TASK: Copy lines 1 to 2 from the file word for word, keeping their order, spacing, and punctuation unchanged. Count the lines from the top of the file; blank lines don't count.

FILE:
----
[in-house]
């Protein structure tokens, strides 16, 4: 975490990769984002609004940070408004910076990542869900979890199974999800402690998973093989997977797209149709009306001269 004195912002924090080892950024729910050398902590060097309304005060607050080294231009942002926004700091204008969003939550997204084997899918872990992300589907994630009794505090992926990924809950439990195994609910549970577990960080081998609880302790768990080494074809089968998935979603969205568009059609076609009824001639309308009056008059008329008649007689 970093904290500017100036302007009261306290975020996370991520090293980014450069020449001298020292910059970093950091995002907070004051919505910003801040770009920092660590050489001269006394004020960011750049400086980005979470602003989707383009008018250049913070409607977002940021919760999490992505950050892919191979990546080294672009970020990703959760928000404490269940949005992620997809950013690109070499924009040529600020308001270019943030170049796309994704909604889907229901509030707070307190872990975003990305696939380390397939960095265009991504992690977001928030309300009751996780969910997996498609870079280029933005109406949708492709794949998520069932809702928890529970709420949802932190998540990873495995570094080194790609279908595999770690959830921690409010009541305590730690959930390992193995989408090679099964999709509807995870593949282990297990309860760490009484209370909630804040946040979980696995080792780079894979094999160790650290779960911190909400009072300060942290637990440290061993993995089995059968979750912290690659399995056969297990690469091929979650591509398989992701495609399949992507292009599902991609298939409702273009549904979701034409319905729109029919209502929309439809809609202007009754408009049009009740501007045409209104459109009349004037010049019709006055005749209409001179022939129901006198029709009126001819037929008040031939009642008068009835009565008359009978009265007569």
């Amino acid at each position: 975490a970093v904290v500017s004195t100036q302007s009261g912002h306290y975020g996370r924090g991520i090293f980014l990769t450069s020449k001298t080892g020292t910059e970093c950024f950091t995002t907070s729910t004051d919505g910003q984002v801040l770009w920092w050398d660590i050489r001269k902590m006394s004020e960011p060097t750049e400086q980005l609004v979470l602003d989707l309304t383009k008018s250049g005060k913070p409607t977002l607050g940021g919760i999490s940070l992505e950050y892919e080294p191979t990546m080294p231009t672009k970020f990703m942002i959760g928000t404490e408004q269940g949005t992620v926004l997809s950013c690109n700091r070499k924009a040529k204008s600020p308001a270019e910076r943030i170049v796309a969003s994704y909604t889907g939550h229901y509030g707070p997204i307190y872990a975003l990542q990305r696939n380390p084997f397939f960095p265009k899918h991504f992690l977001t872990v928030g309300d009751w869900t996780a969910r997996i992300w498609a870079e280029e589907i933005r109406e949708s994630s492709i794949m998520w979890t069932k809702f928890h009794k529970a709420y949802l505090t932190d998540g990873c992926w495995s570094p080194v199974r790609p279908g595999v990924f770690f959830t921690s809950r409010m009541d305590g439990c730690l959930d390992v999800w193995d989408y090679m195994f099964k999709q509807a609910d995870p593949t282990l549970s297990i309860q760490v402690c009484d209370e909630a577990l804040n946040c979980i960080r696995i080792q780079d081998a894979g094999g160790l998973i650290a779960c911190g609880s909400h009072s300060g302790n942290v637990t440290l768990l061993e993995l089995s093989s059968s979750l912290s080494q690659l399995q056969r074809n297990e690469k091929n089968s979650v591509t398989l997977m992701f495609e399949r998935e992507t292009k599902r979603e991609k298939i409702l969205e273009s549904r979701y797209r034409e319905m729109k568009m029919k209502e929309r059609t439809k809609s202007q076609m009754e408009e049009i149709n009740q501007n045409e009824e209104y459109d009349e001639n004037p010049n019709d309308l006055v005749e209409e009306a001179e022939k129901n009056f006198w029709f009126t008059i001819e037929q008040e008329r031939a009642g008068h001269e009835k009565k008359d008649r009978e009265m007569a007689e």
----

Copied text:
[in-house]
């Protein structure tokens, strides 16, 4: 975490990769984002609004940070408004910076990542869900979890199974999800402690998973093989997977797209149709009306001269 004195912002924090080892950024729910050398902590060097309304005060607050080294231009942002926004700091204008969003939550997204084997899918872990992300589907994630009794505090992926990924809950439990195994609910549970577990960080081998609880302790768990080494074809089968998935979603969205568009059609076609009824001639309308009056008059008329008649007689 970093904290500017100036302007009261306290975020996370991520090293980014450069020449001298020292910059970093950091995002907070004051919505910003801040770009920092660590050489001269006394004020960011750049400086980005979470602003989707383009008018250049913070409607977002940021919760999490992505950050892919191979990546080294672009970020990703959760928000404490269940949005992620997809950013690109070499924009040529600020308001270019943030170049796309994704909604889907229901509030707070307190872990975003990305696939380390397939960095265009991504992690977001928030309300009751996780969910997996498609870079280029933005109406949708492709794949998520069932809702928890529970709420949802932190998540990873495995570094080194790609279908595999770690959830921690409010009541305590730690959930390992193995989408090679099964999709509807995870593949282990297990309860760490009484209370909630804040946040979980696995080792780079894979094999160790650290779960911190909400009072300060942290637990440290061993993995089995059968979750912290690659399995056969297990690469091929979650591509398989992701495609399949992507292009599902991609298939409702273009549904979701034409319905729109029919209502929309439809809609202007009754408009049009009740501007045409209104459109009349004037010049019709006055005749209409001179022939129901006198029709009126001819037929008040031939009642008068009835009565008359009978009265007569």